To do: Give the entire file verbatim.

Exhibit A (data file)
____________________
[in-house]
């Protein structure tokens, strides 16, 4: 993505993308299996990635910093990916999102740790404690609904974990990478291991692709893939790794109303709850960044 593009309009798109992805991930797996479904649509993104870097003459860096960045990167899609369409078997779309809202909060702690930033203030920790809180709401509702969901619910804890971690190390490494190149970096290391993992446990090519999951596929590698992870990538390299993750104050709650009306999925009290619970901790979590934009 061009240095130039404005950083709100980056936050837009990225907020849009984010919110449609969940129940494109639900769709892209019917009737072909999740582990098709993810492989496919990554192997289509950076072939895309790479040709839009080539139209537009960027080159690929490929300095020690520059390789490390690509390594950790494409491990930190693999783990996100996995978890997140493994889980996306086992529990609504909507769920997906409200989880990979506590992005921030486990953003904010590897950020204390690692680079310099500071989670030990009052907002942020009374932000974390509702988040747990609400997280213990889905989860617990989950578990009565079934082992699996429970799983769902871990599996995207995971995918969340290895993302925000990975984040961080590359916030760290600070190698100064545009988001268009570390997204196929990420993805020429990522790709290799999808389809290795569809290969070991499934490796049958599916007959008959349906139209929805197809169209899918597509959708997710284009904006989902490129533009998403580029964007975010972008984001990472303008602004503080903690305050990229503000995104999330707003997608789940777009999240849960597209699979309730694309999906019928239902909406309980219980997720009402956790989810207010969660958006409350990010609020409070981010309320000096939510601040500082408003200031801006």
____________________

[in-house]
């Protein structure tokens, strides 16, 4: 993505993308299996990635910093990916999102740790404690609904974990990478291991692709893939790794109303709850960044 593009309009798109992805991930797996479904649509993104870097003459860096960045990167899609369409078997779309809202909060702690930033203030920790809180709401509702969901619910804890971690190390490494190149970096290391993992446990090519999951596929590698992870990538390299993750104050709650009306999925009290619970901790979590934009 061009240095130039404005950083709100980056936050837009990225907020849009984010919110449609969940129940494109639900769709892209019917009737072909999740582990098709993810492989496919990554192997289509950076072939895309790479040709839009080539139209537009960027080159690929490929300095020690520059390789490390690509390594950790494409491990930190693999783990996100996995978890997140493994889980996306086992529990609504909507769920997906409200989880990979506590992005921030486990953003904010590897950020204390690692680079310099500071989670030990009052907002942020009374932000974390509702988040747990609400997280213990889905989860617990989950578990009565079934082992699996429970799983769902871990599996995207995971995918969340290895993302925000990975984040961080590359916030760290600070190698100064545009988001268009570390997204196929990420993805020429990522790709290799999808389809290795569809290969070991499934490796049958599916007959008959349906139209929805197809169209899918597509959708997710284009904006989902490129533009998403580029964007975010972008984001990472303008602004503080903690305050990229503000995104999330707003997608789940777009999240849960597209699979309730694309999906019928239902909406309980219980997720009402956790989810207010969660958006409350990010609020409070981010309320000096939510601040500082408003200031801006």